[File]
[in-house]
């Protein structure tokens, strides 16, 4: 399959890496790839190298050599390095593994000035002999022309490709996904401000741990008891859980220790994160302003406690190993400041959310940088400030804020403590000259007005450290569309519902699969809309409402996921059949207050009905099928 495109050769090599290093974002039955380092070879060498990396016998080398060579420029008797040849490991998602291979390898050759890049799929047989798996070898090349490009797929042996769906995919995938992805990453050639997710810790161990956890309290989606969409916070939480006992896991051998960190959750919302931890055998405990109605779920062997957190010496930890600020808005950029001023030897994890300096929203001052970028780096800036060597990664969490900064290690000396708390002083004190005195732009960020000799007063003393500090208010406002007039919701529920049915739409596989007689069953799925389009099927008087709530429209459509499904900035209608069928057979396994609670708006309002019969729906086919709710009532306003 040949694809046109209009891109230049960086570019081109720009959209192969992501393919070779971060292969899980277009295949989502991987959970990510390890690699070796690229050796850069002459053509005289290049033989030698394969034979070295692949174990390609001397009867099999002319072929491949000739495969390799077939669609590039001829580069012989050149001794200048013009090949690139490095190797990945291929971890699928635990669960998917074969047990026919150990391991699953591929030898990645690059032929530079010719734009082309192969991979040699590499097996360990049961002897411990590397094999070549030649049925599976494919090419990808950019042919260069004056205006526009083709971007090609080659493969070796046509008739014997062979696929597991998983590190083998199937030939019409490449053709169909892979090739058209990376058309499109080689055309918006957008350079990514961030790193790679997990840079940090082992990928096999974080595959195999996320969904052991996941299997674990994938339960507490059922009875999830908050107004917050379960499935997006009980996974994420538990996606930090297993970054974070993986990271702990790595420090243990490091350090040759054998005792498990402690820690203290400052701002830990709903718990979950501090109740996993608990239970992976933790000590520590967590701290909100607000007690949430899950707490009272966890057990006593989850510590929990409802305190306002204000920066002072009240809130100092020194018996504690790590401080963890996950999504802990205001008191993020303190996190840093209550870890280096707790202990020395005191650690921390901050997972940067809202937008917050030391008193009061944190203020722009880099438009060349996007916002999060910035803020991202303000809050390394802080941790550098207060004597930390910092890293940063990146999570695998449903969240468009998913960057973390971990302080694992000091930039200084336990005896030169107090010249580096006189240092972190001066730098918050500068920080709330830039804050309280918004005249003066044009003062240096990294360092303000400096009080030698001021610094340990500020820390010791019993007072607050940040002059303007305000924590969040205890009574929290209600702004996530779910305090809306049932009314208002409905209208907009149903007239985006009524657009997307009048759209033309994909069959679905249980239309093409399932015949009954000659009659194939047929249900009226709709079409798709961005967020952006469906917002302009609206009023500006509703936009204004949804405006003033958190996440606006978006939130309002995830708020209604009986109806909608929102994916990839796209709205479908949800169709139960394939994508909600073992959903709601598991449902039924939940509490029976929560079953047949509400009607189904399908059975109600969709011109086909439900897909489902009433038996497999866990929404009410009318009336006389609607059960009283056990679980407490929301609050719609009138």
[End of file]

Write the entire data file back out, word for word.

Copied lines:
[in-house]
């Protein structure tokens, strides 16, 4: 399959890496790839190298050599390095593994000035002999022309490709996904401000741990008891859980220790994160302003406690190993400041959310940088400030804020403590000259007005450290569309519902699969809309409402996921059949207050009905099928 495109050769090599290093974002039955380092070879060498990396016998080398060579420029008797040849490991998602291979390898050759890049799929047989798996070898090349490009797929042996769906995919995938992805990453050639997710810790161990956890309290989606969409916070939480006992896991051998960190959750919302931890055998405990109605779920062997957190010496930890600020808005950029001023030897994890300096929203001052970028780096800036060597990664969490900064290690000396708390002083004190005195732009960020000799007063003393500090208010406002007039919701529920049915739409596989007689069953799925389009099927008087709530429209459509499904900035209608069928057979396994609670708006309002019969729906086919709710009532306003 040949694809046109209009891109230049960086570019081109720009959209192969992501393919070779971060292969899980277009295949989502991987959970990510390890690699070796690229050796850069002459053509005289290049033989030698394969034979070295692949174990390609001397009867099999002319072929491949000739495969390799077939669609590039001829580069012989050149001794200048013009090949690139490095190797990945291929971890699928635990669960998917074969047990026919150990391991699953591929030898990645690059032929530079010719734009082309192969991979040699590499097996360990049961002897411990590397094999070549030649049925599976494919090419990808950019042919260069004056205006526009083709971007090609080659493969070796046509008739014997062979696929597991998983590190083998199937030939019409490449053709169909892979090739058209990376058309499109080689055309918006957008350079990514961030790193790679997990840079940090082992990928096999974080595959195999996320969904052991996941299997674990994938339960507490059922009875999830908050107004917050379960499935997006009980996974994420538990996606930090297993970054974070993986990271702990790595420090243990490091350090040759054998005792498990402690820690203290400052701002830990709903718990979950501090109740996993608990239970992976933790000590520590967590701290909100607000007690949430899950707490009272966890057990006593989850510590929990409802305190306002204000920066002072009240809130100092020194018996504690790590401080963890996950999504802990205001008191993020303190996190840093209550870890280096707790202990020395005191650690921390901050997972940067809202937008917050030391008193009061944190203020722009880099438009060349996007916002999060910035803020991202303000809050390394802080941790550098207060004597930390910092890293940063990146999570695998449903969240468009998913960057973390971990302080694992000091930039200084336990005896030169107090010249580096006189240092972190001066730098918050500068920080709330830039804050309280918004005249003066044009003062240096990294360092303000400096009080030698001021610094340990500020820390010791019993007072607050940040002059303007305000924590969040205890009574929290209600702004996530779910305090809306049932009314208002409905209208907009149903007239985006009524657009997307009048759209033309994909069959679905249980239309093409399932015949009954000659009659194939047929249900009226709709079409798709961005967020952006469906917002302009609206009023500006509703936009204004949804405006003033958190996440606006978006939130309002995830708020209604009986109806909608929102994916990839796209709205479908949800169709139960394939994508909600073992959903709601598991449902039924939940509490029976929560079953047949509400009607189904399908059975109600969709011109086909439900897909489902009433038996497999866990929404009410009318009336006389609607059960009283056990679980407490929301609050719609009138």